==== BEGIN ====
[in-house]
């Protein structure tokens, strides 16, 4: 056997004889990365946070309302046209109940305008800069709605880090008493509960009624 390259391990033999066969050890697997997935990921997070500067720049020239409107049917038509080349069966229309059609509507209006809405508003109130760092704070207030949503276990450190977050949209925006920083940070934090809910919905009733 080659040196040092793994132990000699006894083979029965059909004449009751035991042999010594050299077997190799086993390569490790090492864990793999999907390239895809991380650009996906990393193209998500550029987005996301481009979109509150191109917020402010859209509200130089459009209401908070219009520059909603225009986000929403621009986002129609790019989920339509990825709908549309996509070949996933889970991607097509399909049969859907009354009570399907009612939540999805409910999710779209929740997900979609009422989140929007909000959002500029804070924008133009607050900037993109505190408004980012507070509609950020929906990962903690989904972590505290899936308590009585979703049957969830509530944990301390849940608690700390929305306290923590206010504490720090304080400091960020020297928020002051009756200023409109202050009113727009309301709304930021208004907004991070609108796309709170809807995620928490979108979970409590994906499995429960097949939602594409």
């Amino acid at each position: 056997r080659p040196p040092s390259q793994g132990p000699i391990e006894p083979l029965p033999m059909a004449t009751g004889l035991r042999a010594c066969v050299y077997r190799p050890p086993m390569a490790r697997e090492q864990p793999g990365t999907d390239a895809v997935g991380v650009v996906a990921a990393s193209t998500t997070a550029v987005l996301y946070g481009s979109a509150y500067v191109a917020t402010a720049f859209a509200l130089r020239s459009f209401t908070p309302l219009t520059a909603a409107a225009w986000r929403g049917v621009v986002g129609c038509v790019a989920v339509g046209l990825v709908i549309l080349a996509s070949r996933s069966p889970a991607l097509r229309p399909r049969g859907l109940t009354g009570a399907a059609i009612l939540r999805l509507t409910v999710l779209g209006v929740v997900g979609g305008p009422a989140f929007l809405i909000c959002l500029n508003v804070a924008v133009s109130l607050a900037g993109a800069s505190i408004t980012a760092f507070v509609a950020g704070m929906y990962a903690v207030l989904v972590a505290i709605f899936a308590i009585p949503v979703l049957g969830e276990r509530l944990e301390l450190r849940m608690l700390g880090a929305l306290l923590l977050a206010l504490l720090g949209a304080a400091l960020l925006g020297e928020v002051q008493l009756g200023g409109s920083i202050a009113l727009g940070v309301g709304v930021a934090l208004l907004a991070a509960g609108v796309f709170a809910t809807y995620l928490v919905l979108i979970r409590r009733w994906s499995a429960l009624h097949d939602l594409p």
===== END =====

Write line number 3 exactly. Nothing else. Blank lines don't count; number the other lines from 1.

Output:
């Amino acid at each position: 056997r080659p040196p040092s390259q793994g132990p000699i391990e006894p083979l029965p033999m059909a004449t009751g004889l035991r042999a010594c066969v050299y077997r190799p050890p086993m390569a490790r697997e090492q864990p793999g990365t999907d390239a895809v997935g991380v650009v996906a990921a990393s193209t998500t997070a550029v987005l996301y946070g481009s979109a509150y500067v191109a917020t402010a720049f859209a509200l130089r020239s459009f209401t908070p309302l219009t520059a909603a409107a225009w986000r929403g049917v621009v986002g129609c038509v790019a989920v339509g046209l990825v709908i549309l080349a996509s070949r996933s069966p889970a991607l097509r229309p399909r049969g859907l109940t009354g009570a399907a059609i009612l939540r999805l509507t409910v999710l779209g209006v929740v997900g979609g305008p009422a989140f929007l809405i909000c959002l500029n508003v804070a924008v133009s109130l607050a900037g993109a800069s505190i408004t980012a760092f507070v509609a950020g704070m929906y990962a903690v207030l989904v972590a505290i709605f899936a308590i009585p949503v979703l049957g969830e276990r509530l944990e301390l450190r849940m608690l700390g880090a929305l306290l923590l977050a206010l504490l720090g949209a304080a400091l960020l925006g020297e928020v002051q008493l009756g200023g409109s920083i202050a009113l727009g940070v309301g709304v930021a934090l208004l907004a991070a509960g609108v796309f709170a809910t809807y995620l928490v919905l979108i979970r409590r009733w994906s499995a429960l009624h097949d939602l594409p």